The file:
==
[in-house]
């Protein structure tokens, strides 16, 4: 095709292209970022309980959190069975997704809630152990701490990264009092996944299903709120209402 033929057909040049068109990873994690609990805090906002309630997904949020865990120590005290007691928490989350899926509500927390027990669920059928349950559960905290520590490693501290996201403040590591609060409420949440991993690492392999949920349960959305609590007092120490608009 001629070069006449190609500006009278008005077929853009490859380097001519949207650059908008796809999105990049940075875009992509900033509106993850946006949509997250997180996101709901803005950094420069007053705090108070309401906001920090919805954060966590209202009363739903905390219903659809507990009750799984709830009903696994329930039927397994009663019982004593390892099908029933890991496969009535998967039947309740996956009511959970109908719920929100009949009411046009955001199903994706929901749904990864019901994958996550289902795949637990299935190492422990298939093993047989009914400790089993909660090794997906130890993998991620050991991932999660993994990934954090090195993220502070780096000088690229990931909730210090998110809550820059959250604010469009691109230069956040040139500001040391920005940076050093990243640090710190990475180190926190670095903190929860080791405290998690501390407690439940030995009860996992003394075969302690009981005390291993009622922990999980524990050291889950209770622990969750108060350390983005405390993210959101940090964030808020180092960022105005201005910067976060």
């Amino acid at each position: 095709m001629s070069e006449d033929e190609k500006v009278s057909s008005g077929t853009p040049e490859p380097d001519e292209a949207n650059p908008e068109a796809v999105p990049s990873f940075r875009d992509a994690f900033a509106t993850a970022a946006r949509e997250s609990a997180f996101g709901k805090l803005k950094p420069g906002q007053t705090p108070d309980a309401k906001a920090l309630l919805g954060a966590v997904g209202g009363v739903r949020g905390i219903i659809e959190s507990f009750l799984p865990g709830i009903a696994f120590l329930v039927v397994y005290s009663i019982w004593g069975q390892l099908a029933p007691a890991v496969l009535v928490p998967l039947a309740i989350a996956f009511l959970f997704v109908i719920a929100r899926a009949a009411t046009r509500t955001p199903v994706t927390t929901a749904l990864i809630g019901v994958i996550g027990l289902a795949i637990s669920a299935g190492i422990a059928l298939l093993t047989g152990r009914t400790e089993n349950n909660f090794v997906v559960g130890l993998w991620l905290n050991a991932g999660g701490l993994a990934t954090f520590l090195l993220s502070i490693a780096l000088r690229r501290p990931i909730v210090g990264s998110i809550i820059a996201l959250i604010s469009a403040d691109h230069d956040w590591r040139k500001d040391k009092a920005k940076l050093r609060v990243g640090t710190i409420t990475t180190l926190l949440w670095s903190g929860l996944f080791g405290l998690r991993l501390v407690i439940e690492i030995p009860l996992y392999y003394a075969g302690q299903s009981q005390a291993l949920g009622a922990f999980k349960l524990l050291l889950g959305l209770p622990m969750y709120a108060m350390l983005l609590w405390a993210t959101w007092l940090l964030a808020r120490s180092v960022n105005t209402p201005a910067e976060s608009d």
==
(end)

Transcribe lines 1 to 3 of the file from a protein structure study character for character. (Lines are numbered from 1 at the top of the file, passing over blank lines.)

[in-house]
């Protein structure tokens, strides 16, 4: 095709292209970022309980959190069975997704809630152990701490990264009092996944299903709120209402 033929057909040049068109990873994690609990805090906002309630997904949020865990120590005290007691928490989350899926509500927390027990669920059928349950559960905290520590490693501290996201403040590591609060409420949440991993690492392999949920349960959305609590007092120490608009 001629070069006449190609500006009278008005077929853009490859380097001519949207650059908008796809999105990049940075875009992509900033509106993850946006949509997250997180996101709901803005950094420069007053705090108070309401906001920090919805954060966590209202009363739903905390219903659809507990009750799984709830009903696994329930039927397994009663019982004593390892099908029933890991496969009535998967039947309740996956009511959970109908719920929100009949009411046009955001199903994706929901749904990864019901994958996550289902795949637990299935190492422990298939093993047989009914400790089993909660090794997906130890993998991620050991991932999660993994990934954090090195993220502070780096000088690229990931909730210090998110809550820059959250604010469009691109230069956040040139500001040391920005940076050093990243640090710190990475180190926190670095903190929860080791405290998690501390407690439940030995009860996992003394075969302690009981005390291993009622922990999980524990050291889950209770622990969750108060350390983005405390993210959101940090964030808020180092960022105005201005910067976060």
């Amino acid at each position: 095709m001629s070069e006449d033929e190609k500006v009278s057909s008005g077929t853009p040049e490859p380097d001519e292209a949207n650059p908008e068109a796809v999105p990049s990873f940075r875009d992509a994690f900033a509106t993850a970022a946006r949509e997250s609990a997180f996101g709901k805090l803005k950094p420069g906002q007053t705090p108070d309980a309401k906001a920090l309630l919805g954060a966590v997904g209202g009363v739903r949020g905390i219903i659809e959190s507990f009750l799984p865990g709830i009903a696994f120590l329930v039927v397994y005290s009663i019982w004593g069975q390892l099908a029933p007691a890991v496969l009535v928490p998967l039947a309740i989350a996956f009511l959970f997704v109908i719920a929100r899926a009949a009411t046009r509500t955001p199903v994706t927390t929901a749904l990864i809630g019901v994958i996550g027990l289902a795949i637990s669920a299935g190492i422990a059928l298939l093993t047989g152990r009914t400790e089993n349950n909660f090794v997906v559960g130890l993998w991620l905290n050991a991932g999660g701490l993994a990934t954090f520590l090195l993220s502070i490693a780096l000088r690229r501290p990931i909730v210090g990264s998110i809550i820059a996201l959250i604010s469009a403040d691109h230069d956040w590591r040139k500001d040391k009092a920005k940076l050093r609060v990243g640090t710190i409420t990475t180190l926190l949440w670095s903190g929860l996944f080791g405290l998690r991993l501390v407690i439940e690492i030995p009860l996992y392999y003394a075969g302690q299903s009981q005390a291993l949920g009622a922990f999980k349960l524990l050291l889950g959305l209770p622990m969750y709120a108060m350390l983005l609590w405390a993210t959101w007092l940090l964030a808020r120490s180092v960022n105005t209402p201005a910067e976060s608009d």